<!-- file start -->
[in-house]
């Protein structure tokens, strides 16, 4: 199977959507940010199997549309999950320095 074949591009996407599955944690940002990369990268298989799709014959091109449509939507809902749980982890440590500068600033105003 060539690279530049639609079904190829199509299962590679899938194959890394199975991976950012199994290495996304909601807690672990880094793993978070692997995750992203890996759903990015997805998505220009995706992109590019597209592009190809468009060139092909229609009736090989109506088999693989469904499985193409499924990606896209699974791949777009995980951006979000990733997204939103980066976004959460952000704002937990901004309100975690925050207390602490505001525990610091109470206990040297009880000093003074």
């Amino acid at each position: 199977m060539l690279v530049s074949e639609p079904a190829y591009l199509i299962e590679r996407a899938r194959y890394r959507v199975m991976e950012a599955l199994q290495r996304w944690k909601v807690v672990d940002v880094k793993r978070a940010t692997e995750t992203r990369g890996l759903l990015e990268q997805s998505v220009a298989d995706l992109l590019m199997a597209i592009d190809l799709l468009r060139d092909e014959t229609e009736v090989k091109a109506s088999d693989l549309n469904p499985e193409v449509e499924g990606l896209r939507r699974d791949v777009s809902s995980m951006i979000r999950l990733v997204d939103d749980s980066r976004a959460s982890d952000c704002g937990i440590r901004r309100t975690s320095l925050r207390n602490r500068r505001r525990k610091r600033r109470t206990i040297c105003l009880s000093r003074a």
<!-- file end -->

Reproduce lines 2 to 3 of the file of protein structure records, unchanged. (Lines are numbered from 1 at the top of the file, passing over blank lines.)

């Protein structure tokens, strides 16, 4: 199977959507940010199997549309999950320095 074949591009996407599955944690940002990369990268298989799709014959091109449509939507809902749980982890440590500068600033105003 060539690279530049639609079904190829199509299962590679899938194959890394199975991976950012199994290495996304909601807690672990880094793993978070692997995750992203890996759903990015997805998505220009995706992109590019597209592009190809468009060139092909229609009736090989109506088999693989469904499985193409499924990606896209699974791949777009995980951006979000990733997204939103980066976004959460952000704002937990901004309100975690925050207390602490505001525990610091109470206990040297009880000093003074």
């Amino acid at each position: 199977m060539l690279v530049s074949e639609p079904a190829y591009l199509i299962e590679r996407a899938r194959y890394r959507v199975m991976e950012a599955l199994q290495r996304w944690k909601v807690v672990d940002v880094k793993r978070a940010t692997e995750t992203r990369g890996l759903l990015e990268q997805s998505v220009a298989d995706l992109l590019m199997a597209i592009d190809l799709l468009r060139d092909e014959t229609e009736v090989k091109a109506s088999d693989l549309n469904p499985e193409v449509e499924g990606l896209r939507r699974d791949v777009s809902s995980m951006i979000r999950l990733v997204d939103d749980s980066r976004a959460s982890d952000c704002g937990i440590r901004r309100t975690s320095l925050r207390n602490r500068r505001r525990k610091r600033r109470t206990i040297c105003l009880s000093r003074a």